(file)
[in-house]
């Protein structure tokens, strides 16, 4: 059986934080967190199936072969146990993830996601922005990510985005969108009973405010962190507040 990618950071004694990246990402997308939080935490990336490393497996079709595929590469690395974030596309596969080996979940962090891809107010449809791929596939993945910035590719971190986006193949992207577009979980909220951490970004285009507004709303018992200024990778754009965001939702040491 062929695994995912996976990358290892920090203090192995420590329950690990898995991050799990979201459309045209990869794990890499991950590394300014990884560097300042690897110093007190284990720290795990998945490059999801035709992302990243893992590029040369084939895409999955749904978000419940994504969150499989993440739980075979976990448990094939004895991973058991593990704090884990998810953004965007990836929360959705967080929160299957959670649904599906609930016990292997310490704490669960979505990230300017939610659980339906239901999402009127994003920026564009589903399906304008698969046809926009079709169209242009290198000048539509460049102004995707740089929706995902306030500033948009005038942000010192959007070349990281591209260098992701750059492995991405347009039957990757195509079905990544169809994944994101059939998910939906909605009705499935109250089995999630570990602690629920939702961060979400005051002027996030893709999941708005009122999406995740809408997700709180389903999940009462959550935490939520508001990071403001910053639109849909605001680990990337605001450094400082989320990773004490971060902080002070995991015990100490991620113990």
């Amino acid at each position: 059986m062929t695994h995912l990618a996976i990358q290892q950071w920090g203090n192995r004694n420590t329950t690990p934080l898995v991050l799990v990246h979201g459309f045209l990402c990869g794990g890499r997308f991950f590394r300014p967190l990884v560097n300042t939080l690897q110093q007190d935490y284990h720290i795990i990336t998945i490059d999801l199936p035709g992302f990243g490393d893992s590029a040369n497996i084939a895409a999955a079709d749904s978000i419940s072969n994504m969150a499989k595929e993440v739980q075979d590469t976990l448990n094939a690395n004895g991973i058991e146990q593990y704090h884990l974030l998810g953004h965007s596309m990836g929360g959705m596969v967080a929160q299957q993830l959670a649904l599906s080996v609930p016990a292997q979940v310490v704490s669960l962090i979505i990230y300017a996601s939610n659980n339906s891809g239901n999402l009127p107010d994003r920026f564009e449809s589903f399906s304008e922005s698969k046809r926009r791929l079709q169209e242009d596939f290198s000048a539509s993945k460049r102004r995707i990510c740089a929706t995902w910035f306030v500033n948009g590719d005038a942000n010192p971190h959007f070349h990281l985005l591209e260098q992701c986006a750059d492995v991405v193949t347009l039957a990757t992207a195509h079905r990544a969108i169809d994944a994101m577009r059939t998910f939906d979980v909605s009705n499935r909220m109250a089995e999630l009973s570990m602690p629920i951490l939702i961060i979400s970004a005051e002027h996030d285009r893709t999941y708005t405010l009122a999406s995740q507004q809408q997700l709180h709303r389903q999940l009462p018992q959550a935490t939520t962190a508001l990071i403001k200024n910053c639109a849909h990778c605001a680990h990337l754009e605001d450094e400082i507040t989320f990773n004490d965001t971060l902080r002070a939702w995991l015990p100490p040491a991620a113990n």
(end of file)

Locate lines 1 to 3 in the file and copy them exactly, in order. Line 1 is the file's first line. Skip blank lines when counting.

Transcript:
[in-house]
């Protein structure tokens, strides 16, 4: 059986934080967190199936072969146990993830996601922005990510985005969108009973405010962190507040 990618950071004694990246990402997308939080935490990336490393497996079709595929590469690395974030596309596969080996979940962090891809107010449809791929596939993945910035590719971190986006193949992207577009979980909220951490970004285009507004709303018992200024990778754009965001939702040491 062929695994995912996976990358290892920090203090192995420590329950690990898995991050799990979201459309045209990869794990890499991950590394300014990884560097300042690897110093007190284990720290795990998945490059999801035709992302990243893992590029040369084939895409999955749904978000419940994504969150499989993440739980075979976990448990094939004895991973058991593990704090884990998810953004965007990836929360959705967080929160299957959670649904599906609930016990292997310490704490669960979505990230300017939610659980339906239901999402009127994003920026564009589903399906304008698969046809926009079709169209242009290198000048539509460049102004995707740089929706995902306030500033948009005038942000010192959007070349990281591209260098992701750059492995991405347009039957990757195509079905990544169809994944994101059939998910939906909605009705499935109250089995999630570990602690629920939702961060979400005051002027996030893709999941708005009122999406995740809408997700709180389903999940009462959550935490939520508001990071403001910053639109849909605001680990990337605001450094400082989320990773004490971060902080002070995991015990100490991620113990």
């Amino acid at each position: 059986m062929t695994h995912l990618a996976i990358q290892q950071w920090g203090n192995r004694n420590t329950t690990p934080l898995v991050l799990v990246h979201g459309f045209l990402c990869g794990g890499r997308f991950f590394r300014p967190l990884v560097n300042t939080l690897q110093q007190d935490y284990h720290i795990i990336t998945i490059d999801l199936p035709g992302f990243g490393d893992s590029a040369n497996i084939a895409a999955a079709d749904s978000i419940s072969n994504m969150a499989k595929e993440v739980q075979d590469t976990l448990n094939a690395n004895g991973i058991e146990q593990y704090h884990l974030l998810g953004h965007s596309m990836g929360g959705m596969v967080a929160q299957q993830l959670a649904l599906s080996v609930p016990a292997q979940v310490v704490s669960l962090i979505i990230y300017a996601s939610n659980n339906s891809g239901n999402l009127p107010d994003r920026f564009e449809s589903f399906s304008e922005s698969k046809r926009r791929l079709q169209e242009d596939f290198s000048a539509s993945k460049r102004r995707i990510c740089a929706t995902w910035f306030v500033n948009g590719d005038a942000n010192p971190h959007f070349h990281l985005l591209e260098q992701c986006a750059d492995v991405v193949t347009l039957a990757t992207a195509h079905r990544a969108i169809d994944a994101m577009r059939t998910f939906d979980v909605s009705n499935r909220m109250a089995e999630l009973s570990m602690p629920i951490l939702i961060i979400s970004a005051e002027h996030d285009r893709t999941y708005t405010l009122a999406s995740q507004q809408q997700l709180h709303r389903q999940l009462p018992q959550a935490t939520t962190a508001l990071i403001k200024n910053c639109a849909h990778c605001a680990h990337l754009e605001d450094e400082i507040t989320f990773n004490d965001t971060l902080r002070a939702w995991l015990p100490p040491a991620a113990n």